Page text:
Pledged for Many Summers: Wedding Traditions of the Sylvan People
Pledged for Many Summers: Wedding Traditions of the Sylvan People is an Official GemStone IV Document, and it is protected from editing.
Pledged for Many Summers: Wedding Traditions of the Sylvan People
By Nilandia Liserna
Marriage is widely viewed as one of the strongest and most highly honored bonds in the sylvan culture, joining families together and providing stability to society as a whole. Therefore, marriage is not undertaken lightly, ending in divorce only when all other avenues are exhausted. Such is the value we place upon it that, over the centuries, ritual has collected around the wedding ceremony, each part steeped in meaning and symbolism to foreshadow the marriage to come. While we are not normally a religious people, the special circumstances of the wedding have also led to traditions of calling upon the Arkati for their blessing.
We are, unfortunately, a fractured people. While we may remember the customs from the sealed city of Yuriqen, they often cannot be practiced among the wandering tribes and communities. Others descend from lines that never joined the people of Yuriqen at all. Thus, it is difficult to describe a single ceremony as the example of a sylvan wedding. Instead, I will describe a generalized wedding as it was practiced in Yuriqen and mention some of the ways in which it may differ outside the city.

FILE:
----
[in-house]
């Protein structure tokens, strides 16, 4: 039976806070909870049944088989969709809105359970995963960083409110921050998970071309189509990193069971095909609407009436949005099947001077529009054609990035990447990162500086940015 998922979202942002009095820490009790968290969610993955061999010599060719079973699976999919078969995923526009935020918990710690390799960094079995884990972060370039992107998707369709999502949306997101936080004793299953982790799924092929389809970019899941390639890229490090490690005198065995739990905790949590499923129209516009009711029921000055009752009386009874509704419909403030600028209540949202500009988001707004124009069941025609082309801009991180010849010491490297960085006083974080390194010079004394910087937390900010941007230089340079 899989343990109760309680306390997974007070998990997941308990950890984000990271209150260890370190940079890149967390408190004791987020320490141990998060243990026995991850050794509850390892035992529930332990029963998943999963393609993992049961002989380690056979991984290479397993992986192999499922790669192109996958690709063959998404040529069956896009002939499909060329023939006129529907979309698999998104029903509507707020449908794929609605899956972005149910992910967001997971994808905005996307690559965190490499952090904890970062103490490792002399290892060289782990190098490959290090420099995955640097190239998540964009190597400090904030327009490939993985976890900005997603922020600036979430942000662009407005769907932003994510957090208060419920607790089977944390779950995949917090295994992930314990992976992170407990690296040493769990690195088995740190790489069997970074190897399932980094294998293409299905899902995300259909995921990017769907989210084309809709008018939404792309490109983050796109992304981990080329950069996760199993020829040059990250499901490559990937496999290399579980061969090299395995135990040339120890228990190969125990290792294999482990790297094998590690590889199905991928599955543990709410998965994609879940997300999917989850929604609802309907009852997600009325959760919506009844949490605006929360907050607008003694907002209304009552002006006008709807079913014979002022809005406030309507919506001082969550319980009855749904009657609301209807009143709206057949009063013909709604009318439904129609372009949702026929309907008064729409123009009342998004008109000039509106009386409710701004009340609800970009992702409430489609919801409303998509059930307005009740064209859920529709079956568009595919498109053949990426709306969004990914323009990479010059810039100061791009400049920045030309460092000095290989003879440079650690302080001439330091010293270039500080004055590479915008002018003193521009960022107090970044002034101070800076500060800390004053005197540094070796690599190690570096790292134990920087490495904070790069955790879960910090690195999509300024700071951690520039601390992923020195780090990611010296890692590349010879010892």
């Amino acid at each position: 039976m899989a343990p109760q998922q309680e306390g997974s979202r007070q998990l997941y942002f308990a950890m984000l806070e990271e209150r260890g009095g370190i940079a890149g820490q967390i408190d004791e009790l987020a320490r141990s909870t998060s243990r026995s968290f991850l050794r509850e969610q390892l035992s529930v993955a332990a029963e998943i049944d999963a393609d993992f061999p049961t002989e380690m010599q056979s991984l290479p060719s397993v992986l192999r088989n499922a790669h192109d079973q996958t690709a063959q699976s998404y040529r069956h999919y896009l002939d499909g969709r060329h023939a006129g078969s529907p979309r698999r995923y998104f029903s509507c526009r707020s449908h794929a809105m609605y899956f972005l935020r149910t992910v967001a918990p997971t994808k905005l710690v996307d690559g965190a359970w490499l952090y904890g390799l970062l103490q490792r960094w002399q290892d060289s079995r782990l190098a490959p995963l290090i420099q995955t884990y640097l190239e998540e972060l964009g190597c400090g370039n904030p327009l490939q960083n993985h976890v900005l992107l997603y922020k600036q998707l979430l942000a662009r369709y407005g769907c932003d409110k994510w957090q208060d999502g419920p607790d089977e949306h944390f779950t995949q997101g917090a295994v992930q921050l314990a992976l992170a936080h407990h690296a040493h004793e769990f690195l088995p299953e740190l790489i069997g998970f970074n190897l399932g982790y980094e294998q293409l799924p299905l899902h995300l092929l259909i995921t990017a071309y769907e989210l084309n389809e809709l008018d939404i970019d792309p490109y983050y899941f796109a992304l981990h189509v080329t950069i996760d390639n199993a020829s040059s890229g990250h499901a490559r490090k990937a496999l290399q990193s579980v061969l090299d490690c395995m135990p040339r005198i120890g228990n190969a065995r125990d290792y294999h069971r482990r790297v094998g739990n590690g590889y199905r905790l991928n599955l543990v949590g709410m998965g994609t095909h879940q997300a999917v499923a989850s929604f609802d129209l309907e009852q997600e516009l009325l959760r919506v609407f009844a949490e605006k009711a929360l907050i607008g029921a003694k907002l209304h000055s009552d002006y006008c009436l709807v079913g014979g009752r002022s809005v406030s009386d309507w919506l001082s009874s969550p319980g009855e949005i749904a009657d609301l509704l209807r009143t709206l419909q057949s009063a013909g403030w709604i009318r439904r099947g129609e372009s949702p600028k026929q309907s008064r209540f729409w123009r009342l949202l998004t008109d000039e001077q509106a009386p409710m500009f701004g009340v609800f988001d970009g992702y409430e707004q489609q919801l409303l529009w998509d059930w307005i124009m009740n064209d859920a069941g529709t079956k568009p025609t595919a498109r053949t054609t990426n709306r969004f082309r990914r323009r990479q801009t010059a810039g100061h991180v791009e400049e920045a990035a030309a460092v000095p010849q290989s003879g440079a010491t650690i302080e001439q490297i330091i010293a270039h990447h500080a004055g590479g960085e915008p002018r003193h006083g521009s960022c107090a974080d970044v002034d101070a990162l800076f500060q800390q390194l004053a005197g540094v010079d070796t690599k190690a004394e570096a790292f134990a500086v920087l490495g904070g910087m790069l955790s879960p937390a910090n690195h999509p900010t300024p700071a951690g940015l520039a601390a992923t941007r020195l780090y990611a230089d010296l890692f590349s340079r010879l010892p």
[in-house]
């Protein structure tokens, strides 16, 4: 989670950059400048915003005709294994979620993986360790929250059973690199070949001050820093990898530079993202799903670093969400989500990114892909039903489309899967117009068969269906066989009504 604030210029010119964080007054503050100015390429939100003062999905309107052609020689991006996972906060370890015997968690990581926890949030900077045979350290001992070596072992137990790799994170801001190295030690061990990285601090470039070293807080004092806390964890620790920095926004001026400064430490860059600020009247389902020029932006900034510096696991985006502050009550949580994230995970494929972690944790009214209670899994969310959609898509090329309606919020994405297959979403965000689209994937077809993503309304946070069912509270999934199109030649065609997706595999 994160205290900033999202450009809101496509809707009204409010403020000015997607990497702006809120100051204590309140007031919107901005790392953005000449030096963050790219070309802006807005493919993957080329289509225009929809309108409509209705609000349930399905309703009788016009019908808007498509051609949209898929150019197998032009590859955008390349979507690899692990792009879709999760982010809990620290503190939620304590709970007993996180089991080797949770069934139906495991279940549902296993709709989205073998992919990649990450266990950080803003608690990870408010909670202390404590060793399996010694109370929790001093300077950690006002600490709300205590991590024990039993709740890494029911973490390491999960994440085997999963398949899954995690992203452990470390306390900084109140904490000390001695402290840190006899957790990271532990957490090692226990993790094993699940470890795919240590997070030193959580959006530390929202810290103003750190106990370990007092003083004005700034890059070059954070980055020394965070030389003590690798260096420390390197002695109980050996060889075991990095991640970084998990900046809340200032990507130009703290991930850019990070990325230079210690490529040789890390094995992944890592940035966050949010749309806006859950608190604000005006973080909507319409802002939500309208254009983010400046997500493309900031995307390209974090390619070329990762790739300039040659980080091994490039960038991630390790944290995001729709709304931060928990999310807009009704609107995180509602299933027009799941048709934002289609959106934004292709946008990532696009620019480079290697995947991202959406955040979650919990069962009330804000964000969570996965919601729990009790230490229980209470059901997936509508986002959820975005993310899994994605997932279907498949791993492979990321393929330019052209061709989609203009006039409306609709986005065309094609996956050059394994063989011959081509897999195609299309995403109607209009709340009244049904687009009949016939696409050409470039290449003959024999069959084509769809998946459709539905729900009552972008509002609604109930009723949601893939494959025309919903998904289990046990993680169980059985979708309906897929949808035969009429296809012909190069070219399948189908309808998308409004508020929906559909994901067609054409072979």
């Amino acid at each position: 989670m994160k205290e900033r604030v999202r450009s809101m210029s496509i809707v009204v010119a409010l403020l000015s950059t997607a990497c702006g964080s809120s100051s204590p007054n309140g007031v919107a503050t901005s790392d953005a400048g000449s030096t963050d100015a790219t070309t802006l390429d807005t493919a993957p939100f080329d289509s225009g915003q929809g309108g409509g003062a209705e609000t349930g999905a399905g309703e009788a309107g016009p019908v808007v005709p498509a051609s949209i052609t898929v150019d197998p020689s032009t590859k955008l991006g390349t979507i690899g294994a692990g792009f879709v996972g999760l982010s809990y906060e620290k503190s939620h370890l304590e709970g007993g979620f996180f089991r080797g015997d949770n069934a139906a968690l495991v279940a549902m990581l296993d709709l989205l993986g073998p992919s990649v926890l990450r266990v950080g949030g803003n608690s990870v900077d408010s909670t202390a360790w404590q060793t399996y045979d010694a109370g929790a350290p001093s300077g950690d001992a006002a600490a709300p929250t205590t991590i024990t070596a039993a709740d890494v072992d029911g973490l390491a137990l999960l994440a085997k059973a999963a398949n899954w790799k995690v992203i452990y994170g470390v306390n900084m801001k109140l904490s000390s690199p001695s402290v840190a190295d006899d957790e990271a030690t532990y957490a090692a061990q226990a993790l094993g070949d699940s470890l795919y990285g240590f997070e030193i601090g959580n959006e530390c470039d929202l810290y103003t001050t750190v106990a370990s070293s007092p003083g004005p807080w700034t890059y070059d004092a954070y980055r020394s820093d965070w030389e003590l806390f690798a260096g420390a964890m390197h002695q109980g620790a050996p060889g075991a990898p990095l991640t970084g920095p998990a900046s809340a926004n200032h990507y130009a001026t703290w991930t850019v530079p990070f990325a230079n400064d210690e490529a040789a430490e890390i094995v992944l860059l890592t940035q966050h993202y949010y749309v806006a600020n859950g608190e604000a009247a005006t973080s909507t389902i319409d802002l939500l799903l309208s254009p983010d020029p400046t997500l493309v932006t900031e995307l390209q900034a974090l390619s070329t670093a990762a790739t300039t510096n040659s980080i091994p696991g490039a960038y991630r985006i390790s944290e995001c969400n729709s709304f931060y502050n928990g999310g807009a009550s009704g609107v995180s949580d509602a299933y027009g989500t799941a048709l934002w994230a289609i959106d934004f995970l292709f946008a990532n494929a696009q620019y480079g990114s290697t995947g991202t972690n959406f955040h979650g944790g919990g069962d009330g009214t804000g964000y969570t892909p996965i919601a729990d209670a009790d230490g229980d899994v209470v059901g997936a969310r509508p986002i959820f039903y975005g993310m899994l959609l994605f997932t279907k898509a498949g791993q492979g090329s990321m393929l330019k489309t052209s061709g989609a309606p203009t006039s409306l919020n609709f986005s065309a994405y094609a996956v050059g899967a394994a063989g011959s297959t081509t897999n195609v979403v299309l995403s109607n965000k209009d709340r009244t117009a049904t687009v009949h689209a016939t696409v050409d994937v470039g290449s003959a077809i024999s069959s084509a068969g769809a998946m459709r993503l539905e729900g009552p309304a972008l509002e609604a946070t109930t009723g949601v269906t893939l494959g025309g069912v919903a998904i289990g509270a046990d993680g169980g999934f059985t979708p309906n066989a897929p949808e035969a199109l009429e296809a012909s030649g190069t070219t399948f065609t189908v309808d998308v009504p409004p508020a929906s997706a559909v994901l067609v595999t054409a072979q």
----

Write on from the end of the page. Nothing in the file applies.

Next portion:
Choosing the Match
The wedding ritual begins with choosing the match, which is arranged by the bride's and groom's respective families. A sylvan attains marriageable age upon entering a D'ahranal, though it is often several decades after that when a match is made. As a sylvan matures, the family's matriarch and her consort typically observe the children of other families, in search of a suitable match. Most desirable is one that will produce strong and healthy children, and a couple with more than two children often have little trouble finding spouses for them. If a candidate does not come from a fertile line, excellence in service or another endeavor is also respected and may encourage offers of marriage.